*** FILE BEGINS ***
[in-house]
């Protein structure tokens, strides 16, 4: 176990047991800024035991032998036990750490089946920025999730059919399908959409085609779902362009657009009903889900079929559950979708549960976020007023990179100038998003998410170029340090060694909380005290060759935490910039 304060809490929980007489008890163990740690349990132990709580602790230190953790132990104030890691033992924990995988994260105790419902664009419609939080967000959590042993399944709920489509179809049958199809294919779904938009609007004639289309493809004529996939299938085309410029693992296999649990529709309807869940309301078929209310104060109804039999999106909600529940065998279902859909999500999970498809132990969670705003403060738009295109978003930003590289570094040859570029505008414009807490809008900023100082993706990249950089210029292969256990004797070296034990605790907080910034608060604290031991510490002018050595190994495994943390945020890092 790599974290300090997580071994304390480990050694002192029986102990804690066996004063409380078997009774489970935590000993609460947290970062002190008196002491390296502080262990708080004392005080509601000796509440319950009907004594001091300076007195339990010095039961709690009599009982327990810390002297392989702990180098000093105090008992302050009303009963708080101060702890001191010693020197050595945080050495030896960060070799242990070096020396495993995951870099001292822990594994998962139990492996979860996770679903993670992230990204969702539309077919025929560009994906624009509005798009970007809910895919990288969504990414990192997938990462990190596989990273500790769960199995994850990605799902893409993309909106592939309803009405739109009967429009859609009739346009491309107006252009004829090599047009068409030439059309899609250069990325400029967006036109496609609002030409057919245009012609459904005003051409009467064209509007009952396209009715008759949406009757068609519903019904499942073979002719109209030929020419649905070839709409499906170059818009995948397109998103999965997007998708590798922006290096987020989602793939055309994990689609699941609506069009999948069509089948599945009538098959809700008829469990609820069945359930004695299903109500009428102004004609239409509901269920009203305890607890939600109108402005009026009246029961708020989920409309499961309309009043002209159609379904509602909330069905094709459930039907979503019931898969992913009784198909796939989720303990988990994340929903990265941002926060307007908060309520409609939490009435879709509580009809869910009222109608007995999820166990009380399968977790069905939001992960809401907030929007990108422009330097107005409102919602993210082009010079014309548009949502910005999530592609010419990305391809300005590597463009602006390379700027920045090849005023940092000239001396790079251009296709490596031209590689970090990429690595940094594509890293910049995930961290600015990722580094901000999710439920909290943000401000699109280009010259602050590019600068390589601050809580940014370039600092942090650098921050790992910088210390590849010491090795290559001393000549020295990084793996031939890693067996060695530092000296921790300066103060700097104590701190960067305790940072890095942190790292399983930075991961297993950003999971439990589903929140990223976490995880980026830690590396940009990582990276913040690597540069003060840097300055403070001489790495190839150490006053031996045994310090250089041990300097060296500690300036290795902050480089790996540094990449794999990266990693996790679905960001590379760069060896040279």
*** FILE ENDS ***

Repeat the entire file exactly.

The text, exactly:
[in-house]
């Protein structure tokens, strides 16, 4: 176990047991800024035991032998036990750490089946920025999730059919399908959409085609779902362009657009009903889900079929559950979708549960976020007023990179100038998003998410170029340090060694909380005290060759935490910039 304060809490929980007489008890163990740690349990132990709580602790230190953790132990104030890691033992924990995988994260105790419902664009419609939080967000959590042993399944709920489509179809049958199809294919779904938009609007004639289309493809004529996939299938085309410029693992296999649990529709309807869940309301078929209310104060109804039999999106909600529940065998279902859909999500999970498809132990969670705003403060738009295109978003930003590289570094040859570029505008414009807490809008900023100082993706990249950089210029292969256990004797070296034990605790907080910034608060604290031991510490002018050595190994495994943390945020890092 790599974290300090997580071994304390480990050694002192029986102990804690066996004063409380078997009774489970935590000993609460947290970062002190008196002491390296502080262990708080004392005080509601000796509440319950009907004594001091300076007195339990010095039961709690009599009982327990810390002297392989702990180098000093105090008992302050009303009963708080101060702890001191010693020197050595945080050495030896960060070799242990070096020396495993995951870099001292822990594994998962139990492996979860996770679903993670992230990204969702539309077919025929560009994906624009509005798009970007809910895919990288969504990414990192997938990462990190596989990273500790769960199995994850990605799902893409993309909106592939309803009405739109009967429009859609009739346009491309107006252009004829090599047009068409030439059309899609250069990325400029967006036109496609609002030409057919245009012609459904005003051409009467064209509007009952396209009715008759949406009757068609519903019904499942073979002719109209030929020419649905070839709409499906170059818009995948397109998103999965997007998708590798922006290096987020989602793939055309994990689609699941609506069009999948069509089948599945009538098959809700008829469990609820069945359930004695299903109500009428102004004609239409509901269920009203305890607890939600109108402005009026009246029961708020989920409309499961309309009043002209159609379904509602909330069905094709459930039907979503019931898969992913009784198909796939989720303990988990994340929903990265941002926060307007908060309520409609939490009435879709509580009809869910009222109608007995999820166990009380399968977790069905939001992960809401907030929007990108422009330097107005409102919602993210082009010079014309548009949502910005999530592609010419990305391809300005590597463009602006390379700027920045090849005023940092000239001396790079251009296709490596031209590689970090990429690595940094594509890293910049995930961290600015990722580094901000999710439920909290943000401000699109280009010259602050590019600068390589601050809580940014370039600092942090650098921050790992910088210390590849010491090795290559001393000549020295990084793996031939890693067996060695530092000296921790300066103060700097104590701190960067305790940072890095942190790292399983930075991961297993950003999971439990589903929140990223976490995880980026830690590396940009990582990276913040690597540069003060840097300055403070001489790495190839150490006053031996045994310090250089041990300097060296500690300036290795902050480089790996540094990449794999990266990693996790679905960001590379760069060896040279």